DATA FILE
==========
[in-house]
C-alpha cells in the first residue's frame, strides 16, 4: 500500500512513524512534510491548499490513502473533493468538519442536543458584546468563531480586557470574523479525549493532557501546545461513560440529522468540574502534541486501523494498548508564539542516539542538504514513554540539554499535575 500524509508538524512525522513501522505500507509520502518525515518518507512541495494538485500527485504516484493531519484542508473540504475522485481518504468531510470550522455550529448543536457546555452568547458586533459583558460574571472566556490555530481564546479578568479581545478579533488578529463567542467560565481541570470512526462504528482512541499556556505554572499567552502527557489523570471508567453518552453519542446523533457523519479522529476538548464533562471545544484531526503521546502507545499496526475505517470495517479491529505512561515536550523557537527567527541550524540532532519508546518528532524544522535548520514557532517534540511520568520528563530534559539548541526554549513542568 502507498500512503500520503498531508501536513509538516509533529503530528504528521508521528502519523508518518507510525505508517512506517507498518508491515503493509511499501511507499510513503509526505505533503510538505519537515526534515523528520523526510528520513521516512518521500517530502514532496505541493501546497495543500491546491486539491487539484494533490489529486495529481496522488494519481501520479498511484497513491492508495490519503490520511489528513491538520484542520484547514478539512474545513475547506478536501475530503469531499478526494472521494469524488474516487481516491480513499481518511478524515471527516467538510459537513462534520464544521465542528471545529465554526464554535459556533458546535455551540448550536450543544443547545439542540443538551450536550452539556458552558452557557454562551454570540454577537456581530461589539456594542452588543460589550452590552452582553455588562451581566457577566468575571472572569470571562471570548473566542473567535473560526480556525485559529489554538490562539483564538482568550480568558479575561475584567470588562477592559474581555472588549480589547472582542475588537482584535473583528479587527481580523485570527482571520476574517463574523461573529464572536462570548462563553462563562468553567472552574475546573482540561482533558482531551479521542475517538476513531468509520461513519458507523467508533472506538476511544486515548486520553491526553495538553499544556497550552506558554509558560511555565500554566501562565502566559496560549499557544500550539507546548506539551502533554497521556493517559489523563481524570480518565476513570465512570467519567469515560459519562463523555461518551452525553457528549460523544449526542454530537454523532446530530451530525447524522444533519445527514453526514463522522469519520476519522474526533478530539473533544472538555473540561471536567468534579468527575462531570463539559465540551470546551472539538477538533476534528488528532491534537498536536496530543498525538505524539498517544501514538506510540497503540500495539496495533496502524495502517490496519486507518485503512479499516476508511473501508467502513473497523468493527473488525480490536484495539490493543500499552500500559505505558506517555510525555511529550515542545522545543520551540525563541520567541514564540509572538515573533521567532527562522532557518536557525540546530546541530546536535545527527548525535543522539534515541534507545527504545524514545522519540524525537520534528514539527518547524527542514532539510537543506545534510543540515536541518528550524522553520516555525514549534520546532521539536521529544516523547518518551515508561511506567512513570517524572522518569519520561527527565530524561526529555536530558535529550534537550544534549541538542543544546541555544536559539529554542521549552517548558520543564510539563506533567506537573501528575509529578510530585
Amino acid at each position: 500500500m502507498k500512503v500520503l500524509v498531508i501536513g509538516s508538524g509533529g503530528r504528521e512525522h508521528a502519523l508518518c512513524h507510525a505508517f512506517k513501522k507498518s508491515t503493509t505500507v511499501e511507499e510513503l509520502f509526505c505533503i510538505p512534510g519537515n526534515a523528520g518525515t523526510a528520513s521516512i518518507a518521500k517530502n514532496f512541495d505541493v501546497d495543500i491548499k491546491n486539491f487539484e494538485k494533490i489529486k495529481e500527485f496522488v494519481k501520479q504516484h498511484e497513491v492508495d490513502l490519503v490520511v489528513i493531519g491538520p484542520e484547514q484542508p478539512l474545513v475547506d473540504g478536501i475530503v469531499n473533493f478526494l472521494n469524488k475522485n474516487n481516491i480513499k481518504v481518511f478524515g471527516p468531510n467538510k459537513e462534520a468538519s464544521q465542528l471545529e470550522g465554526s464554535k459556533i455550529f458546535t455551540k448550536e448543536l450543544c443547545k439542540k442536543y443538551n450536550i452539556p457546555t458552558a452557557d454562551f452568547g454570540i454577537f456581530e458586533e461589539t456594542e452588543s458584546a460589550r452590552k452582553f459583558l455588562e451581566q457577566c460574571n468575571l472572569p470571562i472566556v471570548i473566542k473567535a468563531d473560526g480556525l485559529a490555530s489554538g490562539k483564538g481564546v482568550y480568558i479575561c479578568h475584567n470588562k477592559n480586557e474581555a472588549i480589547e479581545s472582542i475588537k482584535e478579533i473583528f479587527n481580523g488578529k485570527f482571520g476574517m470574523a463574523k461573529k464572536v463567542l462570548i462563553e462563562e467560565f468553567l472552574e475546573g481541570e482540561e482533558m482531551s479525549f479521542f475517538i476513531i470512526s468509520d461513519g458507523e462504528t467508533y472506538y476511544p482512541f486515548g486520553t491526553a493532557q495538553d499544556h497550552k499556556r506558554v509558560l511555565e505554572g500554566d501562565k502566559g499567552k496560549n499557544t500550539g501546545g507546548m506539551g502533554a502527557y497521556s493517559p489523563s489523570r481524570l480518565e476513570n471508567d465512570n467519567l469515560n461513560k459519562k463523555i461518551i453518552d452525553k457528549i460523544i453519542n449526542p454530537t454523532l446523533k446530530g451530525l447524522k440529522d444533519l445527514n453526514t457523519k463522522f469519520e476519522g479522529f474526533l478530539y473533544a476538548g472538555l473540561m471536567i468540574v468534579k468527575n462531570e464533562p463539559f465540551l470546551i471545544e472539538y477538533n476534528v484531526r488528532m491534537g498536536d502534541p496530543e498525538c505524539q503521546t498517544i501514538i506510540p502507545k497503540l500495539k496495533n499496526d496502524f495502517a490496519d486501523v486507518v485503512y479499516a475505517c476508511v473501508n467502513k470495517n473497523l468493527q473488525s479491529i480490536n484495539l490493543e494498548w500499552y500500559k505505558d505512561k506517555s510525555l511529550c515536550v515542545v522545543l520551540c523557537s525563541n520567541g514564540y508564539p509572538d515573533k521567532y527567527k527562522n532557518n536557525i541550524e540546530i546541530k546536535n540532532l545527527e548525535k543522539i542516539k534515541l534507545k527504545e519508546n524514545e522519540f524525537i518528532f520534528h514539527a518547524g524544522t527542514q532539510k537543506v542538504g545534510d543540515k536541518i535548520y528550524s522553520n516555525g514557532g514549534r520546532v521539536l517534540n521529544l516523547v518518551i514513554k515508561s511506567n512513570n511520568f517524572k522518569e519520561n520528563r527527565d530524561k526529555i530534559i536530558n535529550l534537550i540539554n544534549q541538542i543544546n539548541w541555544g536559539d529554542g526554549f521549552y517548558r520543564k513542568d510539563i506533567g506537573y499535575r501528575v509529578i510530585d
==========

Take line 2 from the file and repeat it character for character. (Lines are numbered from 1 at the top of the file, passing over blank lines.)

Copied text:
C-alpha cells in the first residue's frame, strides 16, 4: 500500500512513524512534510491548499490513502473533493468538519442536543458584546468563531480586557470574523479525549493532557501546545461513560440529522468540574502534541486501523494498548508564539542516539542538504514513554540539554499535575 500524509508538524512525522513501522505500507509520502518525515518518507512541495494538485500527485504516484493531519484542508473540504475522485481518504468531510470550522455550529448543536457546555452568547458586533459583558460574571472566556490555530481564546479578568479581545478579533488578529463567542467560565481541570470512526462504528482512541499556556505554572499567552502527557489523570471508567453518552453519542446523533457523519479522529476538548464533562471545544484531526503521546502507545499496526475505517470495517479491529505512561515536550523557537527567527541550524540532532519508546518528532524544522535548520514557532517534540511520568520528563530534559539548541526554549513542568 502507498500512503500520503498531508501536513509538516509533529503530528504528521508521528502519523508518518507510525505508517512506517507498518508491515503493509511499501511507499510513503509526505505533503510538505519537515526534515523528520523526510528520513521516512518521500517530502514532496505541493501546497495543500491546491486539491487539484494533490489529486495529481496522488494519481501520479498511484497513491492508495490519503490520511489528513491538520484542520484547514478539512474545513475547506478536501475530503469531499478526494472521494469524488474516487481516491480513499481518511478524515471527516467538510459537513462534520464544521465542528471545529465554526464554535459556533458546535455551540448550536450543544443547545439542540443538551450536550452539556458552558452557557454562551454570540454577537456581530461589539456594542452588543460589550452590552452582553455588562451581566457577566468575571472572569470571562471570548473566542473567535473560526480556525485559529489554538490562539483564538482568550480568558479575561475584567470588562477592559474581555472588549480589547472582542475588537482584535473583528479587527481580523485570527482571520476574517463574523461573529464572536462570548462563553462563562468553567472552574475546573482540561482533558482531551479521542475517538476513531468509520461513519458507523467508533472506538476511544486515548486520553491526553495538553499544556497550552506558554509558560511555565500554566501562565502566559496560549499557544500550539507546548506539551502533554497521556493517559489523563481524570480518565476513570465512570467519567469515560459519562463523555461518551452525553457528549460523544449526542454530537454523532446530530451530525447524522444533519445527514453526514463522522469519520476519522474526533478530539473533544472538555473540561471536567468534579468527575462531570463539559465540551470546551472539538477538533476534528488528532491534537498536536496530543498525538505524539498517544501514538506510540497503540500495539496495533496502524495502517490496519486507518485503512479499516476508511473501508467502513473497523468493527473488525480490536484495539490493543500499552500500559505505558506517555510525555511529550515542545522545543520551540525563541520567541514564540509572538515573533521567532527562522532557518536557525540546530546541530546536535545527527548525535543522539534515541534507545527504545524514545522519540524525537520534528514539527518547524527542514532539510537543506545534510543540515536541518528550524522553520516555525514549534520546532521539536521529544516523547518518551515508561511506567512513570517524572522518569519520561527527565530524561526529555536530558535529550534537550544534549541538542543544546541555544536559539529554542521549552517548558520543564510539563506533567506537573501528575509529578510530585